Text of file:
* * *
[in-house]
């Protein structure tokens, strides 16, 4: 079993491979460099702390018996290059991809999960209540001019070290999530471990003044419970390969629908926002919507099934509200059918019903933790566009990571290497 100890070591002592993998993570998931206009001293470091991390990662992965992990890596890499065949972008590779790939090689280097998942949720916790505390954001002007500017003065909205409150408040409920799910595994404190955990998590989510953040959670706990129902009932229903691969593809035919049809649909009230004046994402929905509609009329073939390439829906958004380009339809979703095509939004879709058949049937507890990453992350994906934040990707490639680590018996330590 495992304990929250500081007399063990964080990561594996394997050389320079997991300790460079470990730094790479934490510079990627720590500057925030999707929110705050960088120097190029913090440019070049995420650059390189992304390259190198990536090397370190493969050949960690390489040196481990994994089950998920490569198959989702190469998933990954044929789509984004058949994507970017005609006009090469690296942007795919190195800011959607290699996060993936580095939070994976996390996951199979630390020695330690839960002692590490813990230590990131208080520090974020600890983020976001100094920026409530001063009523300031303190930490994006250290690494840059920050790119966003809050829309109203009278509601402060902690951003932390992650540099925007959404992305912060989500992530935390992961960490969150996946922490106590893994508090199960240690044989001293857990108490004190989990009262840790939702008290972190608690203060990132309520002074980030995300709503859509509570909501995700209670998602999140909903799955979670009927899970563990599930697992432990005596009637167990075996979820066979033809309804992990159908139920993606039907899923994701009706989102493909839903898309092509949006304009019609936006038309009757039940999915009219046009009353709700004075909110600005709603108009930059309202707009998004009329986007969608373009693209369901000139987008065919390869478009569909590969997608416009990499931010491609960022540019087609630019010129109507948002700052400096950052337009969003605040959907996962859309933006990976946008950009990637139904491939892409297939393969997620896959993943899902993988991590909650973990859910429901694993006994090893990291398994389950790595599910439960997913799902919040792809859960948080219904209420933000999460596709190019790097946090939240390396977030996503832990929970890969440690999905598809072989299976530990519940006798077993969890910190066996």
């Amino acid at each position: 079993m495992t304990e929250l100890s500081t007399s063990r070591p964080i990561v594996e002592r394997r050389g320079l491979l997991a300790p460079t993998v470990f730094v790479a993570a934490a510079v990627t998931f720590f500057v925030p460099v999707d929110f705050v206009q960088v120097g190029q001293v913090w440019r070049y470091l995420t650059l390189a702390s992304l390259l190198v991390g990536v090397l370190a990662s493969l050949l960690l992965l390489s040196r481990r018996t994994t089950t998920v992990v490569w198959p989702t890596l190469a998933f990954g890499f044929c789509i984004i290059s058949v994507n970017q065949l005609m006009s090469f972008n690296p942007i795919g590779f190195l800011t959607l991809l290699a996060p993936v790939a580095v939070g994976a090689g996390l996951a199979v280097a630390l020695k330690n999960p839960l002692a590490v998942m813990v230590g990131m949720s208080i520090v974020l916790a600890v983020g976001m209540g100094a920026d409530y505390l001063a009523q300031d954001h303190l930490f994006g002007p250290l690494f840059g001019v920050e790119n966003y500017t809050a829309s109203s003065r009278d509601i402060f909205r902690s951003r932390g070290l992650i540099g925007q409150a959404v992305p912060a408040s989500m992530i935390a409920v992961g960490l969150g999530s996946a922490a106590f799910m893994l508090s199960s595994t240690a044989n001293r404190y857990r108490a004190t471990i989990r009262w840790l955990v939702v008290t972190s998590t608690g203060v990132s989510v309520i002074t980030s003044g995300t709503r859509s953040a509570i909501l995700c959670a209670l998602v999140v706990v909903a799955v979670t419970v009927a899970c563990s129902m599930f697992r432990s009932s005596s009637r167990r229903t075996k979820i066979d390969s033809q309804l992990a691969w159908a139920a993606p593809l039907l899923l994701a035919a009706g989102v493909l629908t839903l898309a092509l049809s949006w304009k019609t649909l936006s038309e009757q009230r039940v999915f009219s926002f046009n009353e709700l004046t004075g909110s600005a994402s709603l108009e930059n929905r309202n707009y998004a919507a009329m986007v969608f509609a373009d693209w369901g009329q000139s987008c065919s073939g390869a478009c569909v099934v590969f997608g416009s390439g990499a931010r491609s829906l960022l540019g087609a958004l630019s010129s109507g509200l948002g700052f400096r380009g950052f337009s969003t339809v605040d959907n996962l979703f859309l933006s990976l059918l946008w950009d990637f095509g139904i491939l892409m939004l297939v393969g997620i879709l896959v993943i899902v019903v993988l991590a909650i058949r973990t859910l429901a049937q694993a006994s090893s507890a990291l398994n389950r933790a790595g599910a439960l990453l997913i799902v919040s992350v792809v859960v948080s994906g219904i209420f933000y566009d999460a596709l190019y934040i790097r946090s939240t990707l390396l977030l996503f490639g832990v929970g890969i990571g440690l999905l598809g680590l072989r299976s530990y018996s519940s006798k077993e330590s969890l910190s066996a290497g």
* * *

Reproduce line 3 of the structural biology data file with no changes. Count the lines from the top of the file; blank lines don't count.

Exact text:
């Amino acid at each position: 079993m495992t304990e929250l100890s500081t007399s063990r070591p964080i990561v594996e002592r394997r050389g320079l491979l997991a300790p460079t993998v470990f730094v790479a993570a934490a510079v990627t998931f720590f500057v925030p460099v999707d929110f705050v206009q960088v120097g190029q001293v913090w440019r070049y470091l995420t650059l390189a702390s992304l390259l190198v991390g990536v090397l370190a990662s493969l050949l960690l992965l390489s040196r481990r018996t994994t089950t998920v992990v490569w198959p989702t890596l190469a998933f990954g890499f044929c789509i984004i290059s058949v994507n970017q065949l005609m006009s090469f972008n690296p942007i795919g590779f190195l800011t959607l991809l290699a996060p993936v790939a580095v939070g994976a090689g996390l996951a199979v280097a630390l020695k330690n999960p839960l002692a590490v998942m813990v230590g990131m949720s208080i520090v974020l916790a600890v983020g976001m209540g100094a920026d409530y505390l001063a009523q300031d954001h303190l930490f994006g002007p250290l690494f840059g001019v920050e790119n966003y500017t809050a829309s109203s003065r009278d509601i402060f909205r902690s951003r932390g070290l992650i540099g925007q409150a959404v992305p912060a408040s989500m992530i935390a409920v992961g960490l969150g999530s996946a922490a106590f799910m893994l508090s199960s595994t240690a044989n001293r404190y857990r108490a004190t471990i989990r009262w840790l955990v939702v008290t972190s998590t608690g203060v990132s989510v309520i002074t980030s003044g995300t709503r859509s953040a509570i909501l995700c959670a209670l998602v999140v706990v909903a799955v979670t419970v009927a899970c563990s129902m599930f697992r432990s009932s005596s009637r167990r229903t075996k979820i066979d390969s033809q309804l992990a691969w159908a139920a993606p593809l039907l899923l994701a035919a009706g989102v493909l629908t839903l898309a092509l049809s949006w304009k019609t649909l936006s038309e009757q009230r039940v999915f009219s926002f046009n009353e709700l004046t004075g909110s600005a994402s709603l108009e930059n929905r309202n707009y998004a919507a009329m986007v969608f509609a373009d693209w369901g009329q000139s987008c065919s073939g390869a478009c569909v099934v590969f997608g416009s390439g990499a931010r491609s829906l960022l540019g087609a958004l630019s010129s109507g509200l948002g700052f400096r380009g950052f337009s969003t339809v605040d959907n996962l979703f859309l933006s990976l059918l946008w950009d990637f095509g139904i491939l892409m939004l297939v393969g997620i879709l896959v993943i899902v019903v993988l991590a909650i058949r973990t859910l429901a049937q694993a006994s090893s507890a990291l398994n389950r933790a790595g599910a439960l990453l997913i799902v919040s992350v792809v859960v948080s994906g219904i209420f933000y566009d999460a596709l190019y934040i790097r946090s939240t990707l390396l977030l996503f490639g832990v929970g890969i990571g440690l999905l598809g680590l072989r299976s530990y018996s519940s006798k077993e330590s969890l910190s066996a290497g």